Last week, we learned about some general properties of fluids, concentrating on fluid statics, which is concerned with fluids that don’t move. This week we’ll consider a more dynamic situation, one in which the fluids do move.
Remember how we talked about incompressible fluids in the first part of this series on fluid mechanics? We learned that an incompressible fluid, like the oil in a hydraulic jack, can’t be squeezed down into a smaller volume under pressure, so its volume will always remain the same. The same thing goes for other incompressible fluids, like water. By the same token, when water flows through a length of pipe, its volumetric flow rate will remain the same from beginning to end.. By “volumetric flow rate,” I mean the volume of water flowing through the pipe in a given amount of time. It’s measured in cubic inches per second (in3/sec).
Now let’s revisit our discussion on the stoichiometry segment of our series on thermodynamics. It’s there that we learned that mass cannot be created or destroyed, and this concept is known as the “conservation of mass.” Applying this principle to incompressible fluids with mass, like water, we can essentially expand on that to say that volume, like mass, can’t be created or destroyed. Because of this, the volumetric flow rate entering the pipe has to equal the flow rate exiting, regardless of whether the pipe diameter changes and whether there are multiple inlets and outlets on the pipe.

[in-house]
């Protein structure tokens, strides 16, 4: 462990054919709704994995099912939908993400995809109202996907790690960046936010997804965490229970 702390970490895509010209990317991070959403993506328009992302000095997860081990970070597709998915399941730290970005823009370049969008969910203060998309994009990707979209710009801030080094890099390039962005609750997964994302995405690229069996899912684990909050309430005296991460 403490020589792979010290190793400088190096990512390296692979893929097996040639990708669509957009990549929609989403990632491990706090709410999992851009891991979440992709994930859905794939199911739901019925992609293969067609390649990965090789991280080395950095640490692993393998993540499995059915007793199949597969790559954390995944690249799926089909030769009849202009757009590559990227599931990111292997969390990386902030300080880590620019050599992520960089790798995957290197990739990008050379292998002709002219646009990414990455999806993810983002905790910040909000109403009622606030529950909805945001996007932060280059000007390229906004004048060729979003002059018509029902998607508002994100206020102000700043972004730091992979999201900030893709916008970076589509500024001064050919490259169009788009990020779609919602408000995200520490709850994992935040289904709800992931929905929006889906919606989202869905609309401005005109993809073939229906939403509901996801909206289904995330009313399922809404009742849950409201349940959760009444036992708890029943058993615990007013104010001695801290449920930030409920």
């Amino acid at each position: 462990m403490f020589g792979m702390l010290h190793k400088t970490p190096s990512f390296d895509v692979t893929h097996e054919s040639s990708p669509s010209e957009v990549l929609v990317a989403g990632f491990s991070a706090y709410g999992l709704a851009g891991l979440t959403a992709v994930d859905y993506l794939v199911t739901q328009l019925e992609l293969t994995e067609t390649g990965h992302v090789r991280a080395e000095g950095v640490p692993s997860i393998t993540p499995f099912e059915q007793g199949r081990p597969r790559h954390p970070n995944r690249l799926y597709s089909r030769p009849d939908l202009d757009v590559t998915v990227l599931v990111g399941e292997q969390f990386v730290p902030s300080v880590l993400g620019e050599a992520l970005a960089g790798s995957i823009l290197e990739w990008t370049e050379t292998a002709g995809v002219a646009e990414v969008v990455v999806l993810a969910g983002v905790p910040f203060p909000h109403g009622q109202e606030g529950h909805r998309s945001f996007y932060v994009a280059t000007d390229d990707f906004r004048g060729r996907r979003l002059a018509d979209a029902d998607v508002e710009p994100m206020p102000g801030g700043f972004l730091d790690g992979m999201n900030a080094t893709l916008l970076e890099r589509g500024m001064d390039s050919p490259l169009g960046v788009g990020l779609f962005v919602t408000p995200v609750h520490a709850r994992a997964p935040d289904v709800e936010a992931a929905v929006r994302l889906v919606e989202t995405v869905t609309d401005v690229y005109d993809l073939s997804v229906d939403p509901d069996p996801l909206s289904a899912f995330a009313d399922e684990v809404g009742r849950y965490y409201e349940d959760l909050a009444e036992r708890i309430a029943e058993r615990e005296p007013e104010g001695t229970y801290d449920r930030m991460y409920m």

This volumetric flow rate is related to the velocity, or speed, of water flowing through a round pipe, as well as the interior diameter of the pipe, and it is calculated by this equation:
Volumetric Flow Rate = V = (v) x (πd2/4)
where “V” is the velocity of the water flowing through the pipe and “d” is the inside diameter of the pipe. The “πd2/4” part of the equation is the cross sectional area of the round pipe. This is derived from the formula used to measure the area of a circle, where the circle’s diameter is “d.”
The volumetric flow rate equation above is very useful for designing piping systems used to move of fluids like water from one place to the other. For example, the equation can be used to design the piping system of a municipal water treatment plant. Waste water in, clean water out.
Now let’s look at an example. Let’s consider water flowing into the pipe shown in Figure 1 below. If we know the volumetric flow rates of the water going into the two branches, then what would be the velocity of the water coming out?
Figure 1 – A Pipe With Water Flowing Through It
For this problem, let’s use the concept of conservation of volume discussed above and combine it with our volumetric flow rate equation. Applying algebra, we can use the information we are given in Figure 1 to find the solution:
Volumetric Flow Rate Going In = Volumetric Flow Rate Going Out
VGoing In = VGoing Out
VGoing In = [(v) x (πd2/4)]Going Out
(VGoing In) / (πd2/4) = vGoing Out
vGoing Out = (5000 in3/sec + 2000 in3/sec) / ((π) x (6 in)2/4) = 247.6 in/sec
So the water would come shooting out of the pipe at a speed of 247.6 inches per second. That’s pretty fast!
Next week we’ll continue with our series on fluid mechanics and explore the Bernoulli principle. By doing so, we’ll examine what’s behind the function of airplane wings and how they enable planes to fly.